|Owens, David - Orise Fellow|
|Carrillo, Daniel - University Of Florida|
Submitted to: Entomological Society of America Annual Meeting
Publication Type: Abstract Only
Publication Acceptance Date: 4/27/2017
Publication Date: 11/7/2017
Citation: Owens, D.R., Kendra, P.E., Montgomery, W.S., Narvaez, T.I., Carrillo, D., Tabanca, N. 2017. Chemical ecology and serendipity: Developing attractants for Florida ambrosia beetle pests. 65th Annual Meeting of Entomological Society Of America. Denver, CO. 5-8 Nov. 2017.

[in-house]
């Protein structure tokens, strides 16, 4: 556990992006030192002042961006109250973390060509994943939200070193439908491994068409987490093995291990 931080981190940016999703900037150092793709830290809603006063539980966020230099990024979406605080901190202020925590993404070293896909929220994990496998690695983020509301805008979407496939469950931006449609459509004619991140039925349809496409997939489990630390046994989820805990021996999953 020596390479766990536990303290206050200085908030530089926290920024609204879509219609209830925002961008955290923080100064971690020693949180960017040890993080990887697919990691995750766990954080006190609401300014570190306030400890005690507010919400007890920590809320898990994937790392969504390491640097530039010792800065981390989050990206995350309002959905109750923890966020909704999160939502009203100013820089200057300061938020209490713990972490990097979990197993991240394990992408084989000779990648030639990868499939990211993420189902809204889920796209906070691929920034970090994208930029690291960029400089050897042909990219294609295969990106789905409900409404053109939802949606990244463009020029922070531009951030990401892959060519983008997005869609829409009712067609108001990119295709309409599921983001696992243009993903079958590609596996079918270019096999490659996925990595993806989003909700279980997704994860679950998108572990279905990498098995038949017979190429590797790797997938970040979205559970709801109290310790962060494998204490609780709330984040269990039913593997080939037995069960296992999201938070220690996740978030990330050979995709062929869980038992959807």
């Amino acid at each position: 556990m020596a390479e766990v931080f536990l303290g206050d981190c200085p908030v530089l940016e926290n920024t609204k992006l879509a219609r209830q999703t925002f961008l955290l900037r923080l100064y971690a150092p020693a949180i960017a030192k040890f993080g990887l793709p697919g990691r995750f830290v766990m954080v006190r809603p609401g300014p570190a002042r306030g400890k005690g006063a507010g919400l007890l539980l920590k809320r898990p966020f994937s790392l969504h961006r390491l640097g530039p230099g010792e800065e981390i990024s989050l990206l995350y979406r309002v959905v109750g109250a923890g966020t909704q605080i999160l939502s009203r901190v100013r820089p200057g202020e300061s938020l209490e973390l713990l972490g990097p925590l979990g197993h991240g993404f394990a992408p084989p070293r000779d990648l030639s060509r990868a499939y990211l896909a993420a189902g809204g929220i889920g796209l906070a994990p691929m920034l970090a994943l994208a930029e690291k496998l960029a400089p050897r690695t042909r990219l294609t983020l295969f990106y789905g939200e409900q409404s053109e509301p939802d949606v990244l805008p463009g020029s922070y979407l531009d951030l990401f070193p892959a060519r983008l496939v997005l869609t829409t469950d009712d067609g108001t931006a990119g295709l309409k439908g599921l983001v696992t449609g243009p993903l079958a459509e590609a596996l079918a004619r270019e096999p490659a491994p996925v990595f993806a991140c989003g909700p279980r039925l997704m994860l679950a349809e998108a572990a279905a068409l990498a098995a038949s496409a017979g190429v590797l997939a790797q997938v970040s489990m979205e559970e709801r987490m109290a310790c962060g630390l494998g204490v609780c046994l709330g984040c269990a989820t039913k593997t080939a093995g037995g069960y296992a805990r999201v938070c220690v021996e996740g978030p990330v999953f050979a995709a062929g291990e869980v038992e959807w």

Technical Abstract: Two exotic ambrosia beetles have become established in southern Florida: Xyleborus glabratus, the redbay ambrosia beetle (RAB), and Euwallacea fornicatus, the tea shot hole borer (TSHB). Both pests vector pathogenic fungal symbionts; the former for laurel wilt and the latter for Fusarium dieback disease. Although native ambrosia beetles are typically polyphagous and target stressed and dying trees, both RAB and TSHB are capable of functioning as primary colonizers, attacking apparently healthy hosts. As such, neither species is highly attracted to ethanol, a volatile indicative of tree stress. With RAB, host range in the US appears to be limited to members of the Lauraceae; and host location is based on olfactory detection of signature laurel volatiles, with a-copaene as the primary host-location cue. With TSHB in Florida, particular avocado cultivars appear to be preferred hosts; and the standard attractant for pest detection is quercivorol (p-menth-2-en-1-ol), an apparent fungal-based odor. However, TSHB was also attracted to a-copaene lures in field tests for RAB detection in avocado groves. Subsequent tests confirmed that (-)-a-copaene is an attractant for TSHB, equivalent in efficacy to quercivorol lures. The combination of a-copaene and quercivorol is potentially synergistic, and results in improved detection of TSHB over an extended period of time. Our results indicate that a 2-component lure, containing a-copaene and quercivorol, is an effective tool for early pest detection of both RAB and TSHB in Florida avocado groves and minimizes non-target scolytine captures.